Example 6 f - continued)

63

64

4) In m. 211, double-basses divisi 1, 2 play second natural harmonics on the G


and the A strings respectively. One solo cello ends a line playing the third natural
harmonic on the A string (E5). See Example 6 g.
Alborada del Gracioso
Example 6 g

B) String Harmonics in String Sections


Db divisi, m.m. 14 - 15: Db divisi 2, second natural harmonic on the G string
(G3); db divisi 1, third natural harmonic on the G string (D4)
Db divisi 3, m.m. 102 - 103: second natural harmonic on the A string (A2)
Db divisi 1, m. 133, m.m. 136 - 139, fifth natural harmonic on the D string (F#4);
m. 140: fourth natural harmonic on the G string (G4)
Db divisi 2 and 1, m. 151: second natural harmonic on the G string (G3) and fifth
natural harmonic on the A string (C#4); m. 153, second beat: third natural harmonic on
the D string (A3) and fifth natural harmonic on the D string (F#4)

64

65

Le Tombeau de Couperin
A) String Harmonics in Ensemble
I-Forlane
1) In second beat of m. 32 and 49, cellos play on the G string fourth natural
harmonic G4, at unison with bassoon 1 and lower pitch of second violin pizzicato non
divisi; violas play on the C and the G string fifth and third natural harmonics E5 and D5
respectively. Violas E5 is at unison with higher pitch of second violins pizzicato non
divisi and second clarinet. ViolasD5 is not doubling any other instrument, they hold for
one eight the seventh of an E minor chord. See Example 7a.

Le TombeauI-Forlane
Example 7 a

2) In m.m. 64 - 65 and m.m. 66 - 67, double basses and violas natural


harmonics on the D and the A strings are doubling harp harmonics. In m. 64 and 65,
double basses play on the D string fifth natural harmonic F#4; in m. 65, violas play on the
D string fifth natural harmonic F#6. In m. 66 and 67, double basses play on the A string

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66
sixth natural harmonic E4; in m. 67, violas play on the A string third natural harmonic
E6. See Example 7 b.

Le TombeauI-Forlane
Example 7 b

3) Cellos divisi and violas play fourth artificial harmonics from m.m. 158 - 159.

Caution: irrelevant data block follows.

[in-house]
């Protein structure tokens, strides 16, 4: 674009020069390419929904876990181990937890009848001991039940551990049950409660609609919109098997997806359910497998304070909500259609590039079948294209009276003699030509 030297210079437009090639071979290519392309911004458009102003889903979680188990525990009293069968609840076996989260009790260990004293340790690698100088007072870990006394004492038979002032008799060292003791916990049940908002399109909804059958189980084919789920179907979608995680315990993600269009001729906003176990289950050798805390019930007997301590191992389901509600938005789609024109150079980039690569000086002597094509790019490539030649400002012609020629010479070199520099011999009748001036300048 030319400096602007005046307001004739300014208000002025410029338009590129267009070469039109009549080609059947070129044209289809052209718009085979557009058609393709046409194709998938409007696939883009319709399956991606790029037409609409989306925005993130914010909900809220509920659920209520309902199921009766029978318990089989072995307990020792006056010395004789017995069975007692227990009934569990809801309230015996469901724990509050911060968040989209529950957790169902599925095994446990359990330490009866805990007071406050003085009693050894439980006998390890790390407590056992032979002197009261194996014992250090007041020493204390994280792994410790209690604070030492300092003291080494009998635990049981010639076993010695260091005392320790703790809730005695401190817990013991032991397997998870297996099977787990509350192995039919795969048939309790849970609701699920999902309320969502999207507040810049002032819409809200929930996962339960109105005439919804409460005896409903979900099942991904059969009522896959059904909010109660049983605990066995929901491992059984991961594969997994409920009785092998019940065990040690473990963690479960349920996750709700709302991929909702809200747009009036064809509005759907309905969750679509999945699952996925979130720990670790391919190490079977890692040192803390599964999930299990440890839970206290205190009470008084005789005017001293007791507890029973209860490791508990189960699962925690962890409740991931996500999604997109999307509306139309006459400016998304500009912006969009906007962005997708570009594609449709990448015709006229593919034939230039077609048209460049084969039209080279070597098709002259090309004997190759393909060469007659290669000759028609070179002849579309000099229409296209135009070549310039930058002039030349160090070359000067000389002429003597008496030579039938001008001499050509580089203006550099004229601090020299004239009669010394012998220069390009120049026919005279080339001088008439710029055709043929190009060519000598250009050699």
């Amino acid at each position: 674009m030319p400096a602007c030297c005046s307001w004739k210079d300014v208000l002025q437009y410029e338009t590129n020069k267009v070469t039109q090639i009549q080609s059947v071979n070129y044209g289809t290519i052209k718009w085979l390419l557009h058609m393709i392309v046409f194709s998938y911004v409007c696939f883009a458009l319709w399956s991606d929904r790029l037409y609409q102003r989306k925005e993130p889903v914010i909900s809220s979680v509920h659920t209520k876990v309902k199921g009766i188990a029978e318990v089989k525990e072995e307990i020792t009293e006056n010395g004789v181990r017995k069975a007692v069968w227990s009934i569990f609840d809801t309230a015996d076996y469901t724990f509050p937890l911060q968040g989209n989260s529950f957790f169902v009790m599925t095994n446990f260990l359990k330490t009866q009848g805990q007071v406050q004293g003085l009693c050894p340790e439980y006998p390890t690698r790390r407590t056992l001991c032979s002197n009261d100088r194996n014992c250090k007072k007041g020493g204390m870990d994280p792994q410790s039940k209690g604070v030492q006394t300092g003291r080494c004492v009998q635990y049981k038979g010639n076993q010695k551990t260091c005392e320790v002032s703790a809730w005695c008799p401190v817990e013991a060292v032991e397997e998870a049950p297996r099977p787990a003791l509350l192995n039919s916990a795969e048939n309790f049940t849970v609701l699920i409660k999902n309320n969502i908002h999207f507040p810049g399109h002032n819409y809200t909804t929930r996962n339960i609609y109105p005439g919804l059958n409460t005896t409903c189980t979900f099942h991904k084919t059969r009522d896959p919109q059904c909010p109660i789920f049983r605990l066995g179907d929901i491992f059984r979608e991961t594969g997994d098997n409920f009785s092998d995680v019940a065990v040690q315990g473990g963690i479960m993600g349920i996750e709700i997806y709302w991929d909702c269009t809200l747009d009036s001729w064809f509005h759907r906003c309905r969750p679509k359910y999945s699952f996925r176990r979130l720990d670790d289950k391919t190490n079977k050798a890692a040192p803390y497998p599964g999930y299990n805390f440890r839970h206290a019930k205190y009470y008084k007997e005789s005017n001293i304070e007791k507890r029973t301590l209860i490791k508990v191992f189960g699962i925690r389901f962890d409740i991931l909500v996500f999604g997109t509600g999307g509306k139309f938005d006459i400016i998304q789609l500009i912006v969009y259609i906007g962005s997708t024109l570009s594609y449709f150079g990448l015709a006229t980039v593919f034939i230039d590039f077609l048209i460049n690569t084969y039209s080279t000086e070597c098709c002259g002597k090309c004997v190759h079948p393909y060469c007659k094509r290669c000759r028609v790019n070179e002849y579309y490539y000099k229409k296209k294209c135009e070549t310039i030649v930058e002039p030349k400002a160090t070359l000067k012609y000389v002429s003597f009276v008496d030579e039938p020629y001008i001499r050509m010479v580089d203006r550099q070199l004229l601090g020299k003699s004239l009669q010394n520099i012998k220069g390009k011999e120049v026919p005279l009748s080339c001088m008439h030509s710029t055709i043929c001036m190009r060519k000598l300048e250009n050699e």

Cellos divisi 2 play fourth artificial harmonic* D#4, that sounds in between first horn and
trumpet; cellos divisi 1 play fourth artificial harmonic* G#4, an augmented second above
the trumpet. Violas divisi play fourth artificial harmonic* D#5, at unison with first flute.
See Example 7 c.

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67

Le TombeauI-Forlane
Example 7 c

III Menuet
The only instance of natural harmonics in ensemble occurs from m.m. 43 50 in double basses and cellos divisi.
From m.m. 35 - 42, doubles basses 1 and 2 play, over a G2-D3 pedal hold by
cellos, a descending and ascending two bars design, which is a secondary line that
accompanies the melody on first flute, clarinets and first bassoon. In m. 35, double basses
1 and 2 play on the G string sixth natural harmonic D5, and on the D string they play
fourth natural harmonic D4 and second natural harmonic D3. In m. 36, double basses
play G open string and on the D string they play again second natural harmonic D3 and
fourth natural harmonic D4. This two bars formula is repeated three times from m.m. 37 42, and four more times from m.m. 43 - 50, but doubled one octave above by harps
harmonics in this ocassion.
67

68

From m.m. 43 - 50, doubles basses divisi 3, 4, 5, and 6 hold the G2-D3 pedal that
cellos played from m.m. 35 to 42. Doubles basses 3, 4, 5, and 6 play double stops G2-D3
by playing G2 on the G open string, and D3 as second natural harmonic on the D string.
See Example 7 d.

Le TombeauI-Forlane
Example 7 d

68

69
(Le TombeauI-Forlane
Example 7 d continued)

69

70
(Le TombeauI-Forlane
Example 7 d continued)

70

71
In first beats of m. 41, 43, 45, and 47, Ravel imitated with his orchestration the
piano attack and its sustain pedal effect. In doing so, he asked first violins to play ppp
pizzicato the octave D5-D6. They recreate the piano attack for the first beat pitches
played every two bars by harp and double basses divisi 1, 2 (D5-D6). From m.m. 41 48, cellos divisi 2 hold fourth natural harmonic D5. In m. 41, cellos divisi 1 play fourth
artificial harmonic* D6, and in m. 4 they descend to open D3. Cellos divisi 1 repeat this
two bars idea three more times. On the one hand, they expand the doubles basses 3, 4, 5,